How to use Australian Native Herbs and Spices

Over the last 35 years there has been a lot of interest in the commercial opportunities provided by edible Australian native plants (often referred to as ‘bush tucker’) including those used as spices. Australia is a vast continent and most non-indigenous people would perish quickly in this environment without adequate supplies of familiar life-sustaining produce. To many it appears to be some sort of miracle that the Australian Aborigines survived in such a harsh setting for countless generations, living off an ecosystem that is abundant if you know where to look.

Restaurateurs around Australia and now overseas, have been plying their craft with amazing skill, bringing the wonders of native flavours to Australians and tourists alike.  Yet with all this interest and support, widespread use of Australia’s native flavours in domestic households is developing very slowly.

There may be a few reasons for this.

Firstly, unlike conventional herbs and spices, which have been used to season and preserve food in many cultures for many centuries, Australia’s native spices have a sketchy history of being used as seasonings. Australian indigenous people used them for sustenance and for their medicinal and spiritual properties, however there is very little evidence of  Australian native spices being traditionally used to actually flavour food before or during cooking.

Perhaps the native food industry has to catch up with the long and colourful history of the world’s spice trade. After all, consider that India had no chillies before the Americas were discovered, Europe had no allspice until it was brought back from Jamaica, mistaken for pepper. Cooks the world over are now more adventurous than ever, and information technology spreads news millions of times faster than Vasco de Gama or Christopher Columbus ever could have dreamed.

Another reason for the tardy adoption of these flavours is that Australian native spices bear the burden of “gimmick appeal”.  Gimmick value has helped to generate awareness here and overseas, but the whole imagery of “bushfoods” is at odds with the way consumers see themselves preparing everyday meals. Although Australians may have watched the Bush Tucker Man eating witchetty grubs, strange leaves and pods on their television screens, home cooks are unlikely to relate his experiences to their own suburban existence.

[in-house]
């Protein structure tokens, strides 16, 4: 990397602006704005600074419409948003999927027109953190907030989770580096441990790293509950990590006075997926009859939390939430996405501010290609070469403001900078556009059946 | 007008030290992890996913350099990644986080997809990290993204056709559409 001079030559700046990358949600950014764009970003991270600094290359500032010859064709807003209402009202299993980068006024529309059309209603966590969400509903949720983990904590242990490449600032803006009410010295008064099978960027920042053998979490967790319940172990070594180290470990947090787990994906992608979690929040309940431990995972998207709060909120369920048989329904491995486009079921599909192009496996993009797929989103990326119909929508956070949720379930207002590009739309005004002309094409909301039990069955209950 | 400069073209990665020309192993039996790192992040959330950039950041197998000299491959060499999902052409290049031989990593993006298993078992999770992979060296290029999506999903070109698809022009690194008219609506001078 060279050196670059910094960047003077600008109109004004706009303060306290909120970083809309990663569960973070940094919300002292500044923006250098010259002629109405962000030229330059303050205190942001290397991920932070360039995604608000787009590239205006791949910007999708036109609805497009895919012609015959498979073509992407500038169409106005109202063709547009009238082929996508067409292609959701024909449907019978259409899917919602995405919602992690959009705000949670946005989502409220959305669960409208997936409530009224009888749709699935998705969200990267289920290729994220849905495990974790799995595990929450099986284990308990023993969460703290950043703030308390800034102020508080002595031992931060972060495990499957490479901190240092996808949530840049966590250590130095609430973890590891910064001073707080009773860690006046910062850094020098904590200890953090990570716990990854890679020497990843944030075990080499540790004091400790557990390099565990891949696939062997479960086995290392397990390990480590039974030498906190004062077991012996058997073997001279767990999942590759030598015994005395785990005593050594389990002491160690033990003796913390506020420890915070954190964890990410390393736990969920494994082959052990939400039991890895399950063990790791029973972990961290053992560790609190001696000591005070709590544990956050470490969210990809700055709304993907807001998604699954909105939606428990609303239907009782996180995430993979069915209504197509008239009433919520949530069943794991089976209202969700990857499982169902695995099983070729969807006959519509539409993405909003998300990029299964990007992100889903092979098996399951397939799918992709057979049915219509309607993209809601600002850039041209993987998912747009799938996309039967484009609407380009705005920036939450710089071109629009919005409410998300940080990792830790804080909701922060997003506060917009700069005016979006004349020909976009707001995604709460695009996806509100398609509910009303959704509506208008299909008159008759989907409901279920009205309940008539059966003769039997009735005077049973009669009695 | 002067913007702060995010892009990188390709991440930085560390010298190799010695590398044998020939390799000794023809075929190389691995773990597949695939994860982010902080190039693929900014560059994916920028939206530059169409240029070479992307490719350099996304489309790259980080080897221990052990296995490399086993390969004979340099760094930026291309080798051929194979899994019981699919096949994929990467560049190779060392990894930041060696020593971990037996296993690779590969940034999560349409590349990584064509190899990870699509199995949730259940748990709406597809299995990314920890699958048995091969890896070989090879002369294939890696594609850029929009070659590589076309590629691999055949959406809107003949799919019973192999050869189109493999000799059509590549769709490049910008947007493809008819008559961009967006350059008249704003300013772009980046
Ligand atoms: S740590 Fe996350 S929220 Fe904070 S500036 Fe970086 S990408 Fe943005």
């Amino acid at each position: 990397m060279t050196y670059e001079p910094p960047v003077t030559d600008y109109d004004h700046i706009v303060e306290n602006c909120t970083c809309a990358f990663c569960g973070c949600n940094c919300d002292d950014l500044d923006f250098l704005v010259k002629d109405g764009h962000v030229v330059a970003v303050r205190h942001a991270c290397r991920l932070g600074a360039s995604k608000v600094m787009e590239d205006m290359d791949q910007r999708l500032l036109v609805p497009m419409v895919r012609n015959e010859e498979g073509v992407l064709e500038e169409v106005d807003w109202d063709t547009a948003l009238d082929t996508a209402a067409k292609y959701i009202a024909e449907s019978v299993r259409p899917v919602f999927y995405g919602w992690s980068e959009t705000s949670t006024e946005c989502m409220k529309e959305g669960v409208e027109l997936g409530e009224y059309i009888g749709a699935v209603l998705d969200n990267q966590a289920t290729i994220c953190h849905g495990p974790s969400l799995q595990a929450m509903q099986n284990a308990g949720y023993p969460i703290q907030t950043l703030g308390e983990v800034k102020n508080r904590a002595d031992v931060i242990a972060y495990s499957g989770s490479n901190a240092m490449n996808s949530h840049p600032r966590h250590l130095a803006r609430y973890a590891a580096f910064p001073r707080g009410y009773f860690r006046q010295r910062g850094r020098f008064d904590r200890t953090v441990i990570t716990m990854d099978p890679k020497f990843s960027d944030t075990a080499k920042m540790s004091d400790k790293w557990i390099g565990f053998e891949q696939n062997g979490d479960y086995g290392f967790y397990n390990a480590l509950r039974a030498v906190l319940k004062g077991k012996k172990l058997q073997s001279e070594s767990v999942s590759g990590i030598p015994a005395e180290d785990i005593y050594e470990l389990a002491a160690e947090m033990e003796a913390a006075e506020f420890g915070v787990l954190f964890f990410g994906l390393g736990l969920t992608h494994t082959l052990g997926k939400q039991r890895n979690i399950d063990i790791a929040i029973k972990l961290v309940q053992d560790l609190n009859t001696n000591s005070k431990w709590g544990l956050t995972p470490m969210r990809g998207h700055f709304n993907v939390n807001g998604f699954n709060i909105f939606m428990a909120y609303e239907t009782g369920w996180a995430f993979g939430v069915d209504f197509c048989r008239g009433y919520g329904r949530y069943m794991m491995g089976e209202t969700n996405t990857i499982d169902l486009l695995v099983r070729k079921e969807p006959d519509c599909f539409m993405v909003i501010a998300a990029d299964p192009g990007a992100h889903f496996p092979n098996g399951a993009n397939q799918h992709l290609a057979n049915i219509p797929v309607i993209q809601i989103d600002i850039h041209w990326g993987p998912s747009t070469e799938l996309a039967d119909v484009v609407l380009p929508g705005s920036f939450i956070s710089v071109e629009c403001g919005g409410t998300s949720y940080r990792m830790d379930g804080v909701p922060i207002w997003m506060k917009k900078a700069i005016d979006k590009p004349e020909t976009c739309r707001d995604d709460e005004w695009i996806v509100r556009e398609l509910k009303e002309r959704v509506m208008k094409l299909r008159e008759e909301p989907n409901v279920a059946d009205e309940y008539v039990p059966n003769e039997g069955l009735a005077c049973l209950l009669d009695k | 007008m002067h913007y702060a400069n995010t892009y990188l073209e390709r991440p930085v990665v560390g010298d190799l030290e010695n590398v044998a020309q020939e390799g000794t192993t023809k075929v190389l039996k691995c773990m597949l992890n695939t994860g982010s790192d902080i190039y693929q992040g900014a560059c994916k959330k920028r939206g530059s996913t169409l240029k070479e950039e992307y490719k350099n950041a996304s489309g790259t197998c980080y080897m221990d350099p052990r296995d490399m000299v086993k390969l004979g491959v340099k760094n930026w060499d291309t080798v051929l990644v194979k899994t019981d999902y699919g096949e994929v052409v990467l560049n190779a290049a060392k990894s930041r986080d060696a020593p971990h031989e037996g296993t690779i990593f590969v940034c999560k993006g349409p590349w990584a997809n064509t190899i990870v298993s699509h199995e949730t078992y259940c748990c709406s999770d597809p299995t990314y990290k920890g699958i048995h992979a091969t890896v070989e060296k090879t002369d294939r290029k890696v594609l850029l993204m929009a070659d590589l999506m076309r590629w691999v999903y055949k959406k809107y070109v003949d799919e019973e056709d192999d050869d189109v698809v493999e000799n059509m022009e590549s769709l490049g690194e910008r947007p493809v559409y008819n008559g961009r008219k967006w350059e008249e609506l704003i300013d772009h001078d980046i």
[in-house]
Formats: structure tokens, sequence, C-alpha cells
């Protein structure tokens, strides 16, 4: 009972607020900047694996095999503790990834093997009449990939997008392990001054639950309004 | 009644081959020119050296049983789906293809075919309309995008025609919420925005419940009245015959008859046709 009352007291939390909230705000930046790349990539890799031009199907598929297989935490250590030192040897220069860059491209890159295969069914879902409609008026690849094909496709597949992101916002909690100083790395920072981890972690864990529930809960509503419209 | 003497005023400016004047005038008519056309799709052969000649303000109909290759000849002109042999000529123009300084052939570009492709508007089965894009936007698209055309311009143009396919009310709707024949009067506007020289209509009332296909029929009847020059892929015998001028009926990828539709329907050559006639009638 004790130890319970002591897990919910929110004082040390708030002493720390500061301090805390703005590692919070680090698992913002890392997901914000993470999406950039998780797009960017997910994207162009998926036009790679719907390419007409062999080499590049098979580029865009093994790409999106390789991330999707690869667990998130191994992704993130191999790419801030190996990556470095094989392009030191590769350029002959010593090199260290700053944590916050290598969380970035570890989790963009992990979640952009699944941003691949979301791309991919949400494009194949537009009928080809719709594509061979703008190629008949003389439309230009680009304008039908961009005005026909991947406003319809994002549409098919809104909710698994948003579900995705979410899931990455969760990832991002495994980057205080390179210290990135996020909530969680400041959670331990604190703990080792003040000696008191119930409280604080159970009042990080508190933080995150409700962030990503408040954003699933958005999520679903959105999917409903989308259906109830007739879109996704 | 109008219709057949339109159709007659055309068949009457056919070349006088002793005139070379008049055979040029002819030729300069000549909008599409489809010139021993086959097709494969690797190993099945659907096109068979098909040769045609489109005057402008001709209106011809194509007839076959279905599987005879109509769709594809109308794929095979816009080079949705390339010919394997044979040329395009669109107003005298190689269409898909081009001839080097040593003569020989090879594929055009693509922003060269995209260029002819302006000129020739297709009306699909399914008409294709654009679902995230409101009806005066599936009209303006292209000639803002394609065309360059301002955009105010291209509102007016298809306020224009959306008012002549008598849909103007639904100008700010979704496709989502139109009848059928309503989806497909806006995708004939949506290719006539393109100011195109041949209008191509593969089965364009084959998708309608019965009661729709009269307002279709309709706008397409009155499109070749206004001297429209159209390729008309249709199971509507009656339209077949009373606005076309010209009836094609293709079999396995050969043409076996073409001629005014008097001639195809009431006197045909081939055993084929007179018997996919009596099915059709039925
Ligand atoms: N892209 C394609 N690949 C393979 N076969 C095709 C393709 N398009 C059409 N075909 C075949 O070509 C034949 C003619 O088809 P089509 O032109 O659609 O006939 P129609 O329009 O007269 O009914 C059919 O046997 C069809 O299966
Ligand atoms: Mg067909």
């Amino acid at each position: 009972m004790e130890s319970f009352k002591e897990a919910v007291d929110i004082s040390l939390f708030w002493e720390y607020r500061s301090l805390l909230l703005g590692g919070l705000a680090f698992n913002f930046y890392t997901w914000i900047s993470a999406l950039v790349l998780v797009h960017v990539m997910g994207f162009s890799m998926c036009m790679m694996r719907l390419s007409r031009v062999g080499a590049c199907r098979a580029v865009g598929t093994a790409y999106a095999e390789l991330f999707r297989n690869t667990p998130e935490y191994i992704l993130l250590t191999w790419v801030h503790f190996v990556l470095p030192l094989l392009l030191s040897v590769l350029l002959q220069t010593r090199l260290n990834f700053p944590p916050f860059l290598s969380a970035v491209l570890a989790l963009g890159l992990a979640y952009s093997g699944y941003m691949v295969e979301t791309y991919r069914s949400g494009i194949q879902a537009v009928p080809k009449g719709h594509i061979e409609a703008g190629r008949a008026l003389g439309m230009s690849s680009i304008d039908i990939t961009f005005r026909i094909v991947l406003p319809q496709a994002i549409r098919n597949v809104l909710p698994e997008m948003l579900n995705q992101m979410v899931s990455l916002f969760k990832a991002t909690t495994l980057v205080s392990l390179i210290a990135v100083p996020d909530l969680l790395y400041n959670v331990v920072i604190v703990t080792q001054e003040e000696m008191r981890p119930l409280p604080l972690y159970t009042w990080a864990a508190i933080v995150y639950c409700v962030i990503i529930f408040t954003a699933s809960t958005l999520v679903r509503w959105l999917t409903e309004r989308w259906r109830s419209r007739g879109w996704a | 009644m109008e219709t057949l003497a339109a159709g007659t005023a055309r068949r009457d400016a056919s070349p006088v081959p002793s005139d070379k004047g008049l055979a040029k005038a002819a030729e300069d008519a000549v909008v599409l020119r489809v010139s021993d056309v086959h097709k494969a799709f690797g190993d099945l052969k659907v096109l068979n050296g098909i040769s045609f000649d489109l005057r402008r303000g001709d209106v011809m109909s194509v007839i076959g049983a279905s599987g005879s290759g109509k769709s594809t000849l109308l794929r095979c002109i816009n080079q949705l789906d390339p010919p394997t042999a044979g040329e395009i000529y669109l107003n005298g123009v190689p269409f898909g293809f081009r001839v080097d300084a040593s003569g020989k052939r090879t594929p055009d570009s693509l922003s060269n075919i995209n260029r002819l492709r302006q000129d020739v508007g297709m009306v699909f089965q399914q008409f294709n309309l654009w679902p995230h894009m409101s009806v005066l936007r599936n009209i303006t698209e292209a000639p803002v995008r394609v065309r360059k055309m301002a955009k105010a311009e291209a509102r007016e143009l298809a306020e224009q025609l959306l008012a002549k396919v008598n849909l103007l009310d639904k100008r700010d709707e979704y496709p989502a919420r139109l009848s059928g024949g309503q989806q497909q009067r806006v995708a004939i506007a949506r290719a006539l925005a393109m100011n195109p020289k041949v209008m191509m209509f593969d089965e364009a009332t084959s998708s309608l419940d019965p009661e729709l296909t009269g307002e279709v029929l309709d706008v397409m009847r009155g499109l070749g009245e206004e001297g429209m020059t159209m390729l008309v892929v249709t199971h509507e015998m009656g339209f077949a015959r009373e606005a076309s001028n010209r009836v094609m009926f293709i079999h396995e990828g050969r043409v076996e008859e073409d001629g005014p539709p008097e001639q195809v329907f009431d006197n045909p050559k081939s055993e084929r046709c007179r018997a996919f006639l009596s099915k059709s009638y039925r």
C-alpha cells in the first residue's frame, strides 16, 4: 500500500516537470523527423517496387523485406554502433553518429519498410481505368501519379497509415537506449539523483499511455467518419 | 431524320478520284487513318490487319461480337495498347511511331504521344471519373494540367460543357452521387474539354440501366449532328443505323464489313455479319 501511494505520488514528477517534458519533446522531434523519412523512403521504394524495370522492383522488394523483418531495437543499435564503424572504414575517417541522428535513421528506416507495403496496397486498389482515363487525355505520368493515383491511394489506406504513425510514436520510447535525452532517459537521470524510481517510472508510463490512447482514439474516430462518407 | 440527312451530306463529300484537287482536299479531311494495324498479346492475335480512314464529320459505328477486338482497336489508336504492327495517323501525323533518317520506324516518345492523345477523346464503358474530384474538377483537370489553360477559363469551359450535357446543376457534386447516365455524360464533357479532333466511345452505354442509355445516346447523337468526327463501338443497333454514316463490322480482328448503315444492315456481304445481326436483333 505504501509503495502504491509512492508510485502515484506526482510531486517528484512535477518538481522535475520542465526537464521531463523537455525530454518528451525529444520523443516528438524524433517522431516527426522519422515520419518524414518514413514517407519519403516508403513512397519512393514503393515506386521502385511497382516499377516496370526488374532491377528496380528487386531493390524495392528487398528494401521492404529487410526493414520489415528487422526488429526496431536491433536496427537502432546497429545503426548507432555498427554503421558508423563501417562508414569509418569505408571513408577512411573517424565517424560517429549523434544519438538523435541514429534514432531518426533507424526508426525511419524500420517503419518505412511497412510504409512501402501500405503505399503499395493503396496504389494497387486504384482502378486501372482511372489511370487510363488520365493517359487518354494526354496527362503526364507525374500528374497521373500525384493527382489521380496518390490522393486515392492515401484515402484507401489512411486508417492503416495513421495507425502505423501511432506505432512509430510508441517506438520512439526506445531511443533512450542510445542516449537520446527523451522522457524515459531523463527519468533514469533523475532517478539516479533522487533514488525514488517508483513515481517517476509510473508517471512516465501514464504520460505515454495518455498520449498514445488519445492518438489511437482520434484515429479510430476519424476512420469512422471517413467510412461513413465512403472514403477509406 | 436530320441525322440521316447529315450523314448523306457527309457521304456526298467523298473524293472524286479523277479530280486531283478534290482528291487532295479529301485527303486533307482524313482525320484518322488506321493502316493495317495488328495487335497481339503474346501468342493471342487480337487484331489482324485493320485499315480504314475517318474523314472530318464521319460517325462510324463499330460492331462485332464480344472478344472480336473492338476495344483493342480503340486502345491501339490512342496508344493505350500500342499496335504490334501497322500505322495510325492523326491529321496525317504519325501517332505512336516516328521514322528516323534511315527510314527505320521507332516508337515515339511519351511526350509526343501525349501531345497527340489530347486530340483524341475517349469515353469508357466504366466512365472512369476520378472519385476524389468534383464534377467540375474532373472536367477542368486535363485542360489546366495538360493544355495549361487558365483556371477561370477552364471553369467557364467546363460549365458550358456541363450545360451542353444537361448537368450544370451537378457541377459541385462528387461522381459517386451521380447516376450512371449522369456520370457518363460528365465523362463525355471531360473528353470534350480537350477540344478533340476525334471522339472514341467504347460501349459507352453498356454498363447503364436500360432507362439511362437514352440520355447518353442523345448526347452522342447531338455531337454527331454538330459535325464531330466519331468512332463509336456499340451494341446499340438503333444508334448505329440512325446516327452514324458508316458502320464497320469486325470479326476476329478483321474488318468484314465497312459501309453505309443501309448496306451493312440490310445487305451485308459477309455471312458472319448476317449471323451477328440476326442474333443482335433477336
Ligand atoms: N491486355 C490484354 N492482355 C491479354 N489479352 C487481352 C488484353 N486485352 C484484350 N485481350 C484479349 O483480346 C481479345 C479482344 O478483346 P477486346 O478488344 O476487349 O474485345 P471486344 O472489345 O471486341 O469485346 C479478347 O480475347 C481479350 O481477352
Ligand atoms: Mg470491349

A third barrier to the success of these indigenous flavours relates to the cooking methods required for a lot of our Australian native spices. Many have delicate fresh top notes that cannot sustain long cooking periods, or when used in too large a quantity leave an unpleasant eucalyptus taste in the food.  A basic understanding of how to use these spices will overcome this problem.  After all, you can imagine the result of using too much pepper, chilli, cardamom or cloves in a meal.  The skills that have been acquired through generations of traditional spice use, can be applied equally to these native flavours, so that eventually using native pepperberry (Tasmannia lanceolata)  or lemon myrtle (Backhousia citriodora) becomes no more mysterious than adding chilli or lemongrass to a recipe.

The basics to get you started

The first rule of effective spice use is to become involved with the aroma and taste, and think about how this will compliment, enhance and balance with the dish you are preparing. This is easily done by using the strongest and most effective sense you have, smell!

Your sense of smell is the most powerful sense you have, as smell goes straight to the emotional part of your brain without being obstructed by the process of logical thinking. That’s why an aroma will remind one instantly of a past event, a place or even a person who was always wearing a certain perfume.

We say, “Smell your spices every time you use them, even the ones you are familiar with”.

This process will familiarise you with the spice’s attributes, indicate if the spice is as fresh as it should be, and heighten your awareness of its compatibility with the other ingredients you are cooking with.

Most Australian native herbs and spices are relatively strong. Even though they may seem more expensive than many common spices, only a small amount is used to gain a big result. Just think of other strong spices such as cloves, cardamom, star anise, Sichuan pepper and many more.

How much to use?

The following guide is an approximate quantity of dried, ground item to use to 500g of main ingredients (meat, vegetables, grains and pulses, and baked goods). The teaspoon we use has a 5mL capacity.

Click on each name for more information and to order.

Desert Oak (Acacia coriacea): 3/4 teaspoon

Lemon Myrtle (Backhousia citriodora): 1/2 teaspoon

Anise Myrtle (Syzygium anisatum): 1/4 teaspoon

Strawberry Gum (Eucalyptus olida): 1/2 teaspoon

Pepperberry (Tasmannia lanceolata): 1/4 teaspoon

Pepperleaf (Tasmannia lanceolata): 1 teaspoon

Saltbush (Atriplex nummularia): 1 1/2 teaspoons

Wattleseed (Acacia aneura): 3/4 teaspoon

In addition there are many Herbie’s Spices all natural spice blends that contain Australian native herbs and spices.

The Spice & Herb Bible 3rd Edition

For more detailed information on the above herbs and spices, plus many more, look for The Spice & Herb Bible 3rd Edition by Ian Hemphill with recipes by Kate Hemphill.